Skip to main content

Chromatin immunoprecipitation assay detects er recruitment to gene specific promoters in uterus


Chromatin immunoprecipitation (ChIP) technique allows detection of proteins that bind to chromatin. While this technique has been applied extensively in cell-based studies, its tissue-based application remains poorly explored. We are specifically interested in examining estrogen-dependent transcriptional mechanism in respect of recruitment of estrogen receptor-alpha (ERα), a ligand-activated transcription factor, to uterine gene promoters in mice. Recent genearray studies, utilizing ERα knock-out vs. wild-type mice, have revealed that estrogen regulates numerous uterine genes temporally and most importantly via ERα during the phase-II response, including three well characterized genes viz., lactoferrin (Ltf), progesterone receptor (Pgr) and cyclinD1 (Ccnd1). Here, utilizing systematic ChIP studies, we demonstrate endogenous recruitment of ERα to above uterine gene promoters following estradiol-17β (E2) injection in mice.



chromatin immunoprecipitation


estrogen receptor-alpha

Ltf :


Pgr :

progesterone receptor


cyclin D1




  1. Hearnes JM, Mays DJ, Schavolt KL, Tang L, Jiang X, Pietenpol JA. Chromatin immunoprecipitation-based screen to identify functional genomic binding sites for sequence-specific transactivators. Mol Cell Biol 2005; 25:10148–10158.

    Article  PubMed  CAS  Google Scholar 

  2. Couse JF, Korach KS. Estrogen receptor null mice: what have we learned and where will they lead us? Endo Rev 1999; 20(3):358–417.

    Article  CAS  Google Scholar 

  3. Tsai MJ, O’Malley BW. Molecular mechanisms of action of steroid/thyroid receptor superfamily members. Ann Rev Biochem 1994; 63:451–486.

    Article  PubMed  CAS  Google Scholar 

  4. Ray S, Hou X, Zhou H-E, Wang H, Das SK. Bip is a molecular link between the phase-I and phase-II estrogenic responses in uterus. Mol Endocrinol 2006; 20(8):1825–1837.

    Article  PubMed  CAS  Google Scholar 

  5. Hewitt SC, Deroo BJ, Hansen K, Collins J, Grissom S, Afshari CA, Korach KS. Estrogen receptordependent genomic responses in the uterus mirror the biphasic physiological response to estrogen. Mol Endocrinol 2003; 17:2070–2083.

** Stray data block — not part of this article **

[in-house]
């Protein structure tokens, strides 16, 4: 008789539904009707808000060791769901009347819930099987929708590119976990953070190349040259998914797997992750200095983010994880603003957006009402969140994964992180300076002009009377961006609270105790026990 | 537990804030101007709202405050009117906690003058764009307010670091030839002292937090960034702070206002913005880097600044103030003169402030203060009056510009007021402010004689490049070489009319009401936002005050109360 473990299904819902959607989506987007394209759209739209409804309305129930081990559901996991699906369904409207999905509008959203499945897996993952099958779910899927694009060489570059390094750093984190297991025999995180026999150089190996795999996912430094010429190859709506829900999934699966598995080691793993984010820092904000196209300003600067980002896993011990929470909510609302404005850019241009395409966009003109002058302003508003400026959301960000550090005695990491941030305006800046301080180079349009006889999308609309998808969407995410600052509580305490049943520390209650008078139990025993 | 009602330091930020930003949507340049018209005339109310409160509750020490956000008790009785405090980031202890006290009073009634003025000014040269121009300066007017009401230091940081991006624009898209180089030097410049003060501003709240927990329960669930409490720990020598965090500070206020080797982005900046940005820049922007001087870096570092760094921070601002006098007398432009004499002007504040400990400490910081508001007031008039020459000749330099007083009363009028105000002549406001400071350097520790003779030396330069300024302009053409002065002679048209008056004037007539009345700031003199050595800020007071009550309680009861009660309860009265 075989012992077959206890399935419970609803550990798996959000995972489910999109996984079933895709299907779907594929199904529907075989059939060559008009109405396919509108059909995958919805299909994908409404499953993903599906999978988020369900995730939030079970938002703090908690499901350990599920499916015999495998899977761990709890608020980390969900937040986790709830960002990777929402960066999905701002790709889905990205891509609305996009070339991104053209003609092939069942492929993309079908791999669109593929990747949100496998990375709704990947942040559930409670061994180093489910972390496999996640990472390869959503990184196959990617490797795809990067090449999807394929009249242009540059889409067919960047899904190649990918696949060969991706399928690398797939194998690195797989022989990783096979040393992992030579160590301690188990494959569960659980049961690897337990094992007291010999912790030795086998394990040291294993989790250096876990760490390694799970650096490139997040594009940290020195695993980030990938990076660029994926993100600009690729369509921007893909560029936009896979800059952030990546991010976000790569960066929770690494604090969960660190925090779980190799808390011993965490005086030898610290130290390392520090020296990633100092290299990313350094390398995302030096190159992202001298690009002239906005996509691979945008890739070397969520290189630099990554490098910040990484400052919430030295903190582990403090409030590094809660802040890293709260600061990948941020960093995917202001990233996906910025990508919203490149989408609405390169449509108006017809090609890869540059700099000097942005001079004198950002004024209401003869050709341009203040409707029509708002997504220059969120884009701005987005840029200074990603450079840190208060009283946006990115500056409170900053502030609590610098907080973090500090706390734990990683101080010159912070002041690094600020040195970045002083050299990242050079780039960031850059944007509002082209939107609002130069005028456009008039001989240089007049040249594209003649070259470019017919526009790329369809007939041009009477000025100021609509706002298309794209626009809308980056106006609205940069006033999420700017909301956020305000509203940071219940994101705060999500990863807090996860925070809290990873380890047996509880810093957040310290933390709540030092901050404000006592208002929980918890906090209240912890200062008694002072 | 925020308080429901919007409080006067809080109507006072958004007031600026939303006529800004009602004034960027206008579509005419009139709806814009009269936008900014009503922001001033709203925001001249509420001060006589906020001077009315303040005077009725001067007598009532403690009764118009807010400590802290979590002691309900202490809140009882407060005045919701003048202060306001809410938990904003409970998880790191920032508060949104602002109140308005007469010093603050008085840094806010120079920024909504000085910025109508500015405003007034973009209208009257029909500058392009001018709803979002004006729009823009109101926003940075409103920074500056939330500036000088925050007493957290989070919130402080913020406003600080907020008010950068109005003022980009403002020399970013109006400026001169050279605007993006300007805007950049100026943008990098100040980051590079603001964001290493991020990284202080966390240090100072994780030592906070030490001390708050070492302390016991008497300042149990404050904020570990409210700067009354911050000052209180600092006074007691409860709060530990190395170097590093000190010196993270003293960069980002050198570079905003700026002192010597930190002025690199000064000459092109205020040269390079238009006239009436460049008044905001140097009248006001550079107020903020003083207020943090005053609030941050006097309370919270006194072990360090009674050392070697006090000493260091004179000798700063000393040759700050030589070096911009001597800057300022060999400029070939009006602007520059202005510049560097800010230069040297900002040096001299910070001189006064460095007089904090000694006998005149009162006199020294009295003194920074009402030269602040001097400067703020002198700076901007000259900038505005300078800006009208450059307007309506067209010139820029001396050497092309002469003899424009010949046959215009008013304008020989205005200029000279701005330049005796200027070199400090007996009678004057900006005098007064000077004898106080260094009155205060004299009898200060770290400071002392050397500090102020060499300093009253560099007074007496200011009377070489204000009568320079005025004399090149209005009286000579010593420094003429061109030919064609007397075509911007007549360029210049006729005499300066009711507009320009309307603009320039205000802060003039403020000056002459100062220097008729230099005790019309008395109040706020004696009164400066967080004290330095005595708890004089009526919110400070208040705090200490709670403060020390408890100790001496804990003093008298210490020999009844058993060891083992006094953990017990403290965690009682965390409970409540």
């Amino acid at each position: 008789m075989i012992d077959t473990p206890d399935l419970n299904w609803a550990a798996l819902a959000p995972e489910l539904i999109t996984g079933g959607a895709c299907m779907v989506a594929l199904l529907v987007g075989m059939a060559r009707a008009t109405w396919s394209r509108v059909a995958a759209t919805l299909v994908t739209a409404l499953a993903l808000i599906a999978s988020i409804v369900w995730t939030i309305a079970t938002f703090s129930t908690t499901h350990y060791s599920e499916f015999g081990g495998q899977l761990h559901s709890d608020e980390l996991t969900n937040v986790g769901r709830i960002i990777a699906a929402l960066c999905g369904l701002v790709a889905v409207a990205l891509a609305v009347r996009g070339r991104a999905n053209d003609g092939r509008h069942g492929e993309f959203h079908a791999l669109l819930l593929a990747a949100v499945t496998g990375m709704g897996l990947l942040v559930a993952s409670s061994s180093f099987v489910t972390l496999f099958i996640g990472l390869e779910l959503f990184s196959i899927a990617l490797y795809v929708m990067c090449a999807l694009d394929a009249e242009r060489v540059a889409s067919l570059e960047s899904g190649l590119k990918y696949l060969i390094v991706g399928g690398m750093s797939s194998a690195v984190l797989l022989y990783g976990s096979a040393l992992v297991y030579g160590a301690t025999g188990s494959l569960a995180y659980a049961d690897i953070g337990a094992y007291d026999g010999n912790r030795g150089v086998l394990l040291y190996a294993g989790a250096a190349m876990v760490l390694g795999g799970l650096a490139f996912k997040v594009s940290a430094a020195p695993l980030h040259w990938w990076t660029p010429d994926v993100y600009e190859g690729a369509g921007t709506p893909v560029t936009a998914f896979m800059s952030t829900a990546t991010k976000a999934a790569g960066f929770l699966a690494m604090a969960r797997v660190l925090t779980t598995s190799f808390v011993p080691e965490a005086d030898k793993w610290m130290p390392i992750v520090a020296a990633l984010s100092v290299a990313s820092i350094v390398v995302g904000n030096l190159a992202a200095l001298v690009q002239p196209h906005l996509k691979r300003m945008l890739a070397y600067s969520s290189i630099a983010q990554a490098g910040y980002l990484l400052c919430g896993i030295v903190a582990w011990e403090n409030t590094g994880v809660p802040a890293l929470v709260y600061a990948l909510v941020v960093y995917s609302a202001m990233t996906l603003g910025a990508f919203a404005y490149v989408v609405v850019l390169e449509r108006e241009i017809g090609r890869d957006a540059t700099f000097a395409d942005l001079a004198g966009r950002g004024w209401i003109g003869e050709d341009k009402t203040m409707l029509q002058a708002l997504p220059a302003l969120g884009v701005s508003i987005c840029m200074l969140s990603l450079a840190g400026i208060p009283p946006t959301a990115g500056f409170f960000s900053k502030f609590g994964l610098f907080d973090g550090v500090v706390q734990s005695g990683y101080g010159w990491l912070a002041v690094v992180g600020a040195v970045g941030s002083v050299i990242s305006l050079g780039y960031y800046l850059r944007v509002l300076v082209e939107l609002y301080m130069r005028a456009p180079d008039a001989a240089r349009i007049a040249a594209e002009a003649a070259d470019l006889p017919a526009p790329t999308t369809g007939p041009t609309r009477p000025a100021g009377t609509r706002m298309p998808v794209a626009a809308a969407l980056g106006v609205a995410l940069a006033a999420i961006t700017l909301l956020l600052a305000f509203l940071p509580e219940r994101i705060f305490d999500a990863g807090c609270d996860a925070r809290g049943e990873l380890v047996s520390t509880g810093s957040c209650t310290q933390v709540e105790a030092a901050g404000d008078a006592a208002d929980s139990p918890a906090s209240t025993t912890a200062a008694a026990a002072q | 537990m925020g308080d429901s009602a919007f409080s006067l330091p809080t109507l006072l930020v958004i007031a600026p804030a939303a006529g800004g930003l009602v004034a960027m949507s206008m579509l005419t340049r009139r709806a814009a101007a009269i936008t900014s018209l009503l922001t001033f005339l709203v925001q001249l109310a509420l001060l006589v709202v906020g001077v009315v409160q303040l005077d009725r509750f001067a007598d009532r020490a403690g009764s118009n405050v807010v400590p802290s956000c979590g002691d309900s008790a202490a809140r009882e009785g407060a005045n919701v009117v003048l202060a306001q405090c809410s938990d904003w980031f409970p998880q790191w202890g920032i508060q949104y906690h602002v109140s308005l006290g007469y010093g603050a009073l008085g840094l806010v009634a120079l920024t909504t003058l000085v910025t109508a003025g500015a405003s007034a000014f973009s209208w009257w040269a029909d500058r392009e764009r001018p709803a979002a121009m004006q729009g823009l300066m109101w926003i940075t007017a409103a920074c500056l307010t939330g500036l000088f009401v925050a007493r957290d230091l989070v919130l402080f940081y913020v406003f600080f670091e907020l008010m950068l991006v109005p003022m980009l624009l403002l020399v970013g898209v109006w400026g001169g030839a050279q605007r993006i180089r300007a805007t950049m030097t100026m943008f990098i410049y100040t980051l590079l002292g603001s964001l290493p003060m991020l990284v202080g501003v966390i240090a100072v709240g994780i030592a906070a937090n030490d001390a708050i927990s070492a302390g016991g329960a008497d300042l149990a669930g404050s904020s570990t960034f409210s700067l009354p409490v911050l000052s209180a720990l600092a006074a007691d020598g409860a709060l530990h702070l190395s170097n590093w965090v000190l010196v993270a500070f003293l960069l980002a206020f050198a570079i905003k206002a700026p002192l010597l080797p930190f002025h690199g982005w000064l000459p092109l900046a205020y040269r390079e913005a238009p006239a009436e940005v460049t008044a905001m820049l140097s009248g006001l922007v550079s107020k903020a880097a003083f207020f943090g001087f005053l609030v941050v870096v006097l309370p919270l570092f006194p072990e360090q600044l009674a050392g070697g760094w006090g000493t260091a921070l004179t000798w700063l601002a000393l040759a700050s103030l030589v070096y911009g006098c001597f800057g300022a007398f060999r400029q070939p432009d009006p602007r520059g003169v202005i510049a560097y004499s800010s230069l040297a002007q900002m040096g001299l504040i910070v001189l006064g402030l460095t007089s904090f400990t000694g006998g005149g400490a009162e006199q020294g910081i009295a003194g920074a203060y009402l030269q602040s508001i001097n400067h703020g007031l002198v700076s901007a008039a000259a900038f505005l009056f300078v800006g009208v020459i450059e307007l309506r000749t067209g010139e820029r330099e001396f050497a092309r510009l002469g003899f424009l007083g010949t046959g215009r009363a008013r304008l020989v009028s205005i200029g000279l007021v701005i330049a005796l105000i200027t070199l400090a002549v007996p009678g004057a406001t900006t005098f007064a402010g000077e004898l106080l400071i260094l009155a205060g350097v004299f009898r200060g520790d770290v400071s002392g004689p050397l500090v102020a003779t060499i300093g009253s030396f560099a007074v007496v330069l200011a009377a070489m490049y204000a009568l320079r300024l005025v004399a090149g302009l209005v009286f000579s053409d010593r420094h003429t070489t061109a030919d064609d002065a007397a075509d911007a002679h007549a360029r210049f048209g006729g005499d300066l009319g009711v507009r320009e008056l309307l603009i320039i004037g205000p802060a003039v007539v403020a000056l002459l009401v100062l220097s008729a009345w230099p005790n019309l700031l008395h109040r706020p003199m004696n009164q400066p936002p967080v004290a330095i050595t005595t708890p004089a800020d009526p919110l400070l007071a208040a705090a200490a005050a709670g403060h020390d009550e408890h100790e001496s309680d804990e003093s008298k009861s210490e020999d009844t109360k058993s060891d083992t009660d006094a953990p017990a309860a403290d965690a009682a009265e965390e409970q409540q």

Article  PubMed  CAS  Google Scholar 

  6. Das SK, Taylor JA, Korach KS, Paria BC, Dey SK, Lubahn DB. Estrogenic responses in estrogen receptor-α deficient mice reveal a novel estrogen signaling pathway. Proc Natl Acad Sci USA 1997; 94:12786–12791.

    Article  PubMed  CAS  Google Scholar 

  7. Das SK, Tan J, Raja S, Halder J, Paria BC, Dey SK. Estrogen targets genes involved in protein processing, calcium homeostasis and Wnt signaling in the mouse uterus independent of estrogen receptor-α and - β. J Biol Chem 2000; 275:28834–28842.

    Article  PubMed  CAS  Google Scholar 

  8. Hou X, Tan Y, Li M, Dey SK, Das SK. Canonical Wnt Signaling Is Critical to Estrogen Mediated Uterine Growth. Mol Endocrinol 2004; 18:3035–3049.

    Article  PubMed  CAS  Google Scholar 

  9. Tan J, Paria BC, Dey SK, Das SK. Differential uterine expression of estrogen and progesterone receptors correlates with uterine preparation for implantation and decidualization in the mouse. Endocrinology 1999; 140:5310–5321.

    Article  PubMed  CAS  Google Scholar 

  10. Krege JH, Hodgin JB, Couse JF, Enmark E, Warner M, Mahler JF, Sar M, Korach KS, Gustafsson JA, Smithies O. Generation and reproductive phenotypes of mice lacking estrogen receptor β. Proc Natl Acad Sci USA 1998; 95:15677–15682.

    Article  PubMed  CAS  Google Scholar 

  11. Klein-Hitpass L, Ryffel GU, Heitlinger E, Cato AC. A 13 bp palindrome is a functional estrogen responsive element and interacts specifically with estrogen receptor. Nucleic Acids Res 1988; 16:647–663.

    Article  PubMed  CAS  Google Scholar